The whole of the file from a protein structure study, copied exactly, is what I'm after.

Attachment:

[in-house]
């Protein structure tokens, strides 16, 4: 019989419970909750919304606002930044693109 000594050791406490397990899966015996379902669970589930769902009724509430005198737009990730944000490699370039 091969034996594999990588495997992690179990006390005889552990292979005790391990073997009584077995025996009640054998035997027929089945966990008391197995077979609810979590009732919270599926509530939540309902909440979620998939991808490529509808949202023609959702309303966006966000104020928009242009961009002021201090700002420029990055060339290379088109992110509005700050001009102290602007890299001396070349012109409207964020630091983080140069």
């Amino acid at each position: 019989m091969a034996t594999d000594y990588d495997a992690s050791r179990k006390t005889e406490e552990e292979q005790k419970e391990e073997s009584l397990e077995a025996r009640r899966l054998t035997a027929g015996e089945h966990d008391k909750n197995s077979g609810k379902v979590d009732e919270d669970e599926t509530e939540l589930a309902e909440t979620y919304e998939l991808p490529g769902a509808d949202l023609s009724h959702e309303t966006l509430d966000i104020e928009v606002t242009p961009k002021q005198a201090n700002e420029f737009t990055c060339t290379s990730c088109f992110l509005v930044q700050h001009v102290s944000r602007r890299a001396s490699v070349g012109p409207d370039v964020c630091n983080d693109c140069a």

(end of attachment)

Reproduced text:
[in-house]
């Protein structure tokens, strides 16, 4: 019989419970909750919304606002930044693109 000594050791406490397990899966015996379902669970589930769902009724509430005198737009990730944000490699370039 091969034996594999990588495997992690179990006390005889552990292979005790391990073997009584077995025996009640054998035997027929089945966990008391197995077979609810979590009732919270599926509530939540309902909440979620998939991808490529509808949202023609959702309303966006966000104020928009242009961009002021201090700002420029990055060339290379088109992110509005700050001009102290602007890299001396070349012109409207964020630091983080140069």
């Amino acid at each position: 019989m091969a034996t594999d000594y990588d495997a992690s050791r179990k006390t005889e406490e552990e292979q005790k419970e391990e073997s009584l397990e077995a025996r009640r899966l054998t035997a027929g015996e089945h966990d008391k909750n197995s077979g609810k379902v979590d009732e919270d669970e599926t509530e939540l589930a309902e909440t979620y919304e998939l991808p490529g769902a509808d949202l023609s009724h959702e309303t966006l509430d966000i104020e928009v606002t242009p961009k002021q005198a201090n700002e420029f737009t990055c060339t290379s990730c088109f992110l509005v930044q700050h001009v102290s944000r602007r890299a001396s490699v070349g012109p409207d370039v964020c630091n983080d693109c140069a």